August 2

1790 — First US Census taken — population 3,929,326

 

Gordon Middlesworth had always assumed that if the world ever ended, a revised version of the US Census would essentially consist of one person endlessly shouting the same plaintive phrases into a radio transmitter:  Are you there?  Is there anybody there?

But the apocalypse wasn’t total annihilation.  It was more like the drastic downsizing of a business:  with the reduced population remaining, you actually needed more oversight to keep things running smoothly.  The Census became more important than ever.

Trouble was, people didn’t want to be counted.

Maybe they never did.

The revised version of the US Census was actually more like the old days.  In 1790, when the survey first started, they didn’t have scanning machines to convert written data into code, with computers to sort and categorize and extrapolate missing data.  The Census workers essentially went door to door, gathering information personally from each household.

And that’s what Gordon was doing now.

“Ma’am, I need to ask you a few questions.”  As he shouted over the fence to the woman kneeling over a small vegetable garden in her front yard, Gordon casually moved his open jacket aside to reveal the Census badge above his shirt pocket…and the shoulder strap and gun holster.

“Got nothing to say to you.”  The woman barely looked up from the patch of earth she tended, but her hand gripped tight to the trowel she’d been digging with.  She held the tool’s handle as if she wished it were a pistol.

Gordon forced his way through the gate, keeping his eye on the porch and the front door behind the woman.  He wondered if she’d spoken loud on purpose, to alert any others in the house.  Someone might have an actual gun, come running out at her next sign of distress.  “It’s just questions,” he assured her.  “Official business.  It helps everybody if you participate.  The better our information, the better we can devise programs that make things work.”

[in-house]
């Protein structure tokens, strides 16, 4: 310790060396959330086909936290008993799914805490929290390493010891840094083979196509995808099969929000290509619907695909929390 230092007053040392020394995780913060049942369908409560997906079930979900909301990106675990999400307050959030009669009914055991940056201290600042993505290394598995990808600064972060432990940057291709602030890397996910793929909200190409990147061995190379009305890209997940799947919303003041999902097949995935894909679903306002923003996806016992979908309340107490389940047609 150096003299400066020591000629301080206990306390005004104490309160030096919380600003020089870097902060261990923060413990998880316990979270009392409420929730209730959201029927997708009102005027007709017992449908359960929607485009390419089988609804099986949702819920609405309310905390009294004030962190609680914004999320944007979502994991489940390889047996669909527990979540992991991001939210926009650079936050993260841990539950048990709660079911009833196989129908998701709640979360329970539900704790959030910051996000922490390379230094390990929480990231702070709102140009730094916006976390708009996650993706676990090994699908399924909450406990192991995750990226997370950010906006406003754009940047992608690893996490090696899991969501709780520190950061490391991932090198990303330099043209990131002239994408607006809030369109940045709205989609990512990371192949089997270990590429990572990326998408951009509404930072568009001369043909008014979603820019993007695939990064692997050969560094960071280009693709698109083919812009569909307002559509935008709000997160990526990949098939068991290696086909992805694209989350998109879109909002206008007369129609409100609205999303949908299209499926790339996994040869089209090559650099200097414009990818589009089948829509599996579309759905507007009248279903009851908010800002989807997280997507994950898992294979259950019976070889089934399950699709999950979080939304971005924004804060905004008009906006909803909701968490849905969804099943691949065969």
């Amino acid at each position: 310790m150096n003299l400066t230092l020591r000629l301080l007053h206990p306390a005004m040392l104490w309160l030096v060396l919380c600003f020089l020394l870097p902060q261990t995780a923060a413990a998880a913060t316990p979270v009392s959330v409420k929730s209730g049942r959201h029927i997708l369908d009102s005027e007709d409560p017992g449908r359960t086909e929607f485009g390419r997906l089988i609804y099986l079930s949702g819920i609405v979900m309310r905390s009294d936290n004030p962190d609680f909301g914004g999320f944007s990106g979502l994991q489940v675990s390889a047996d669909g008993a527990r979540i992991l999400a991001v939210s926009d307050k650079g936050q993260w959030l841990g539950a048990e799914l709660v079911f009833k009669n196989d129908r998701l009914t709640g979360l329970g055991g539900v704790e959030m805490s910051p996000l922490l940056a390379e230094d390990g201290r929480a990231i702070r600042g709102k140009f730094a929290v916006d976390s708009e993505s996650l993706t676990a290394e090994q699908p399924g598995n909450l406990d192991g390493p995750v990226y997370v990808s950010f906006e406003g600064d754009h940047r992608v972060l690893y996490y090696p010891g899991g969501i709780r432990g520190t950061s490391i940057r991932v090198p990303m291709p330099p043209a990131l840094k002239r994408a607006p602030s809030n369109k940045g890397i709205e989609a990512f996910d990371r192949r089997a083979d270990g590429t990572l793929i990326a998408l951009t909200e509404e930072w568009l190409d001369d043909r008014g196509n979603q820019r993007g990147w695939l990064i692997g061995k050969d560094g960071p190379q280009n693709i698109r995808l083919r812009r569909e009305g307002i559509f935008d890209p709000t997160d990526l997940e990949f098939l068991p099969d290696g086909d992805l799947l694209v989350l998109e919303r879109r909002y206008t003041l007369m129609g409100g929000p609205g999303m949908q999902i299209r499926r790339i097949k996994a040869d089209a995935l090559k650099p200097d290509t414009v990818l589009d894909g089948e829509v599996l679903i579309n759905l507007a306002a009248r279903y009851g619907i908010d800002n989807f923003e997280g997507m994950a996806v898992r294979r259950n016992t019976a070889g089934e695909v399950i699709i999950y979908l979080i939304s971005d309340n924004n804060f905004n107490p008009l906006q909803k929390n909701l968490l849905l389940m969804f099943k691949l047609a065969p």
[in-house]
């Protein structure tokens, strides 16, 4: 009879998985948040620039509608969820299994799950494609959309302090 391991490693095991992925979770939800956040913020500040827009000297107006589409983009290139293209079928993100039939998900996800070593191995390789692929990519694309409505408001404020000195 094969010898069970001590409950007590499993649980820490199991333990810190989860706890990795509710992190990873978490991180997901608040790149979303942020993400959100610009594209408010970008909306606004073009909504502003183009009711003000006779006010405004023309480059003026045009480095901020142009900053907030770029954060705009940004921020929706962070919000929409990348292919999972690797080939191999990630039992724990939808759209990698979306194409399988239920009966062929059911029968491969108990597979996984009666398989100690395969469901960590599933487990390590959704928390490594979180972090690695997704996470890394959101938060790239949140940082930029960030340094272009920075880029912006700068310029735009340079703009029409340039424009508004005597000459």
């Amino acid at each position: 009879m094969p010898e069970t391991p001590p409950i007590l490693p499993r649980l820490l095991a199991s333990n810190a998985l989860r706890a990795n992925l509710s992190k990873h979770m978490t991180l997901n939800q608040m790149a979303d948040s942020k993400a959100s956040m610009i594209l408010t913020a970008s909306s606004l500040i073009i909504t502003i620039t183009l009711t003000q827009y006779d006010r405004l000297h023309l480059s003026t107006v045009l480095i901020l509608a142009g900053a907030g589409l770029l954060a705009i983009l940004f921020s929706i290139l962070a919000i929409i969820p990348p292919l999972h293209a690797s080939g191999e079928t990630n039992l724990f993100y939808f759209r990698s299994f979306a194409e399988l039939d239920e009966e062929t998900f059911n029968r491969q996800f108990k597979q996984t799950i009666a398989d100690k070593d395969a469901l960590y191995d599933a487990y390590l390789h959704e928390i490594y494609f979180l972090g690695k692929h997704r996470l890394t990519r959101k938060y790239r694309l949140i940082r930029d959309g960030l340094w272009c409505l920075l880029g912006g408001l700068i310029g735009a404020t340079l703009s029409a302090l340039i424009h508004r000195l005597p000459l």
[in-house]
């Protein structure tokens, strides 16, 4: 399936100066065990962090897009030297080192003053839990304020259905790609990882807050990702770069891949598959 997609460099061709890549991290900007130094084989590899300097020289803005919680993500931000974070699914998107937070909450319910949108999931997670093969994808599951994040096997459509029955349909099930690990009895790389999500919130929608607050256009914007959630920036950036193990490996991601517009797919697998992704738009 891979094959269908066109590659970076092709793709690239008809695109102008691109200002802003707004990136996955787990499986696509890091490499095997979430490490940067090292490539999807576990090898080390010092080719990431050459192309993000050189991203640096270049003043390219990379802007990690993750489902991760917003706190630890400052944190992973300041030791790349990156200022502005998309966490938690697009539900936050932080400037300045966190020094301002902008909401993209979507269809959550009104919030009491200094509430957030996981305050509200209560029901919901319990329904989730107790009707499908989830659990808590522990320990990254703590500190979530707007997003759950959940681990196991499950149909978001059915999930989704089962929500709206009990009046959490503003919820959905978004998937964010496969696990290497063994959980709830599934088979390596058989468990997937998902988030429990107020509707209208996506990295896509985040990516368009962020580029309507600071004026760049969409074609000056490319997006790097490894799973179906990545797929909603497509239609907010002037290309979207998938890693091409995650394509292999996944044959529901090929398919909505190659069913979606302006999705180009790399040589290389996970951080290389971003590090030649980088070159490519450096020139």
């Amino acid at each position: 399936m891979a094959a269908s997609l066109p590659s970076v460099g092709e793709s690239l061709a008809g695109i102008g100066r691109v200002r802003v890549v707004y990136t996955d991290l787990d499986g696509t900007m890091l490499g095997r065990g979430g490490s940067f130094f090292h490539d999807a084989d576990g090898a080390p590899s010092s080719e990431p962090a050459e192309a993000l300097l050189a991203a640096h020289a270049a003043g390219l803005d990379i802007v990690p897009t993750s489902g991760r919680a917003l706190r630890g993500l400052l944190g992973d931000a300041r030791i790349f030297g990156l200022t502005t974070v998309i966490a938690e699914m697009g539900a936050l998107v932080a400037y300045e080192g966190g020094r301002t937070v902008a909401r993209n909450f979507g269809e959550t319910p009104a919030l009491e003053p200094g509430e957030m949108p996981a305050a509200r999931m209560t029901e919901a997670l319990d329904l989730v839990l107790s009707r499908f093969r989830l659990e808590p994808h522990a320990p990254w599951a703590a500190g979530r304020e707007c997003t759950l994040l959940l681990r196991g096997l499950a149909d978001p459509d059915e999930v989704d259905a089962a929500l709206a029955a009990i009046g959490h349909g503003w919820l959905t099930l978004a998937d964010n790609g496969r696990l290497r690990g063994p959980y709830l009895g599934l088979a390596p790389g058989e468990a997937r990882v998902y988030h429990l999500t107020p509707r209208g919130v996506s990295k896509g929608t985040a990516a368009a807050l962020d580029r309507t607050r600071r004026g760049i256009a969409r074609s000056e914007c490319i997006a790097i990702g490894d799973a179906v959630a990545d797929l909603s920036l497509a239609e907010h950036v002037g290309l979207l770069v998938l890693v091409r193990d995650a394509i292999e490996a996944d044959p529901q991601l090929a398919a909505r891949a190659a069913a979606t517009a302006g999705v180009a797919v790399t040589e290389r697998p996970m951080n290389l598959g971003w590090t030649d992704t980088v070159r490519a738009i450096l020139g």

“Please.”  The woman finally looked up as she spoke.  “Just leave us alone.”

Gordon caught her accidental admission.  “Us?”

The woman’s face flushed.  She looked side to side in panic, then stood and spread her arms wide as if hoping to block his access to the house.

Her face was smudged with dirt, but a few clear trails ran down from beneath her eyes.  She’d been crying.

“All I need is the number.”  Gordon lifted his notepad, to show where he recorded the responses.  “It’s you, and how many others?”

“We told the one who came before you,” the woman said.

“Before…?”  Gordon stopped, looked up and down the mostly empty street as if expecting to find the person she referred to.  “I’m the only authorized Census taker in this region.  You must be mistaken.”

“Last week.  He didn’t flash a badge, but he had a gun good as yours.”  Fresh tears ran down her face now, as her voice rose in anguish.  “I told him there was four of us.  Now there’s three.  He took my youngest.”

Oh God.  No wonder the citizens had been so hesitant to talk to him.  “I assure you, I’m no threat,”  Gordon said.  “I’m only gathering information.”

In his compassion for the woman, he’d stopped watching the house.  The door flew open, and a teenage boy leapt off the porch, a kitchen knife raised high.

The woman’s cries had warned him, mentioned the gun so the kid would be on alert.  Gordon reached for his holster, but the closed strap held the pistol firm in place.

The kid tackled him to the ground, and the serrated blade came cold and swift to his throat.